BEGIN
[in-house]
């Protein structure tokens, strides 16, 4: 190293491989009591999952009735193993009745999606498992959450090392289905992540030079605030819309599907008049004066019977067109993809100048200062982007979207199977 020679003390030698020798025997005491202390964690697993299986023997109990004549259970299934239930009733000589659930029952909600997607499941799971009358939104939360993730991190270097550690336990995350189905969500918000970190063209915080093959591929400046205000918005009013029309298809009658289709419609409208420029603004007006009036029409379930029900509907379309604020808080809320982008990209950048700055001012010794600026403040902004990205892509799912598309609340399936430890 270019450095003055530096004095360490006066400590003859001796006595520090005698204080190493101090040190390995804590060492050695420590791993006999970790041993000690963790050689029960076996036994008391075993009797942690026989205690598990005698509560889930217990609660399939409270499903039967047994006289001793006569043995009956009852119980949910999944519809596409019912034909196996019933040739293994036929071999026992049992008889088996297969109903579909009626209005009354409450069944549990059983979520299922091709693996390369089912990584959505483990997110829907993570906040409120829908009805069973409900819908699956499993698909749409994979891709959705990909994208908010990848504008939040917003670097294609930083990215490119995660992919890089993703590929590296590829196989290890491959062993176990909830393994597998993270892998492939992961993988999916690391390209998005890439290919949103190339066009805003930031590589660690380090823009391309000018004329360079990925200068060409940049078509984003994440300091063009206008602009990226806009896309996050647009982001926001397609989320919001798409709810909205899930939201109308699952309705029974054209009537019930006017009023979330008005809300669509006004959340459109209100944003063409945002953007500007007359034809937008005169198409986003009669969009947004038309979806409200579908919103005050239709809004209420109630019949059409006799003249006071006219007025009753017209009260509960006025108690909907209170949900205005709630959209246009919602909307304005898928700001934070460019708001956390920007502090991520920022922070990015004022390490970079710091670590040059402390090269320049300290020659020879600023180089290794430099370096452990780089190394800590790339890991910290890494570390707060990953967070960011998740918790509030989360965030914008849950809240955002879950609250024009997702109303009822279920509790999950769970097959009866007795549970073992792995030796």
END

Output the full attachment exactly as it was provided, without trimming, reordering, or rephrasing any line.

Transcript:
[in-house]
């Protein structure tokens, strides 16, 4: 190293491989009591999952009735193993009745999606498992959450090392289905992540030079605030819309599907008049004066019977067109993809100048200062982007979207199977 020679003390030698020798025997005491202390964690697993299986023997109990004549259970299934239930009733000589659930029952909600997607499941799971009358939104939360993730991190270097550690336990995350189905969500918000970190063209915080093959591929400046205000918005009013029309298809009658289709419609409208420029603004007006009036029409379930029900509907379309604020808080809320982008990209950048700055001012010794600026403040902004990205892509799912598309609340399936430890 270019450095003055530096004095360490006066400590003859001796006595520090005698204080190493101090040190390995804590060492050695420590791993006999970790041993000690963790050689029960076996036994008391075993009797942690026989205690598990005698509560889930217990609660399939409270499903039967047994006289001793006569043995009956009852119980949910999944519809596409019912034909196996019933040739293994036929071999026992049992008889088996297969109903579909009626209005009354409450069944549990059983979520299922091709693996390369089912990584959505483990997110829907993570906040409120829908009805069973409900819908699956499993698909749409994979891709959705990909994208908010990848504008939040917003670097294609930083990215490119995660992919890089993703590929590296590829196989290890491959062993176990909830393994597998993270892998492939992961993988999916690391390209998005890439290919949103190339066009805003930031590589660690380090823009391309000018004329360079990925200068060409940049078509984003994440300091063009206008602009990226806009896309996050647009982001926001397609989320919001798409709810909205899930939201109308699952309705029974054209009537019930006017009023979330008005809300669509006004959340459109209100944003063409945002953007500007007359034809937008005169198409986003009669969009947004038309979806409200579908919103005050239709809004209420109630019949059409006799003249006071006219007025009753017209009260509960006025108690909907209170949900205005709630959209246009919602909307304005898928700001934070460019708001956390920007502090991520920022922070990015004022390490970079710091670590040059402390090269320049300290020659020879600023180089290794430099370096452990780089190394800590790339890991910290890494570390707060990953967070960011998740918790509030989360965030914008849950809240955002879950609250024009997702109303009822279920509790999950769970097959009866007795549970073992792995030796």